Originally built in 1928, the Power House occupies an entire city block, and has been designated a landmark by the National Historic Register. The red brick façade is lined with three story arched glass windows, which flood the entire interior with natural light all throughout the day.
Inside, the open floor plan has been divided up with a curvilinear structure that spans three floors, creating multilevels of office space for Cannon’s 120 employees. Using the historic façade like a shell, the new office structure creates private offices, open workspaces, two board rooms, a lunch room, kitchenettes on each floor, a model shop and library. The new structure also hosts an elevator for handicap access, as well as staircases.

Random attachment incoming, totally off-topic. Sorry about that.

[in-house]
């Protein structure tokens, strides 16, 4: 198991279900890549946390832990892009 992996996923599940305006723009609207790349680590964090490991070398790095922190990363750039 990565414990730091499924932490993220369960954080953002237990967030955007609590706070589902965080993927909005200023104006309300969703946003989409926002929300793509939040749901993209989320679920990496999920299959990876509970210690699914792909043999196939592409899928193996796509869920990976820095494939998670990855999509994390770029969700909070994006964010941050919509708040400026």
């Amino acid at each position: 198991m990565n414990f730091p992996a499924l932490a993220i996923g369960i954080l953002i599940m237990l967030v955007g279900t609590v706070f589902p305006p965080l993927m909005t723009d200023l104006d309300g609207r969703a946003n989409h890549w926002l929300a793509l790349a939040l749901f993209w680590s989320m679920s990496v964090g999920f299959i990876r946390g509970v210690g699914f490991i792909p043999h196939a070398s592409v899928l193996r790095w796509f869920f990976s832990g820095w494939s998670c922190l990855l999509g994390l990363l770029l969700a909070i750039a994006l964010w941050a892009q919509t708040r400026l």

Supported by a steel frame, the top two floors of the inner office system cantilever over the ground floor, creating a visual contrast between the white curves of the build out with the antique factory windows of the Power House. Striving for LEED Gold, the adaptive reuse project also includes a 3,500 square foot urban garden for Cannon’s employees to enjoy.
The Power House successfully combines a historic skin with a environmentally conscious interior, preserving an architecturally significant disused building.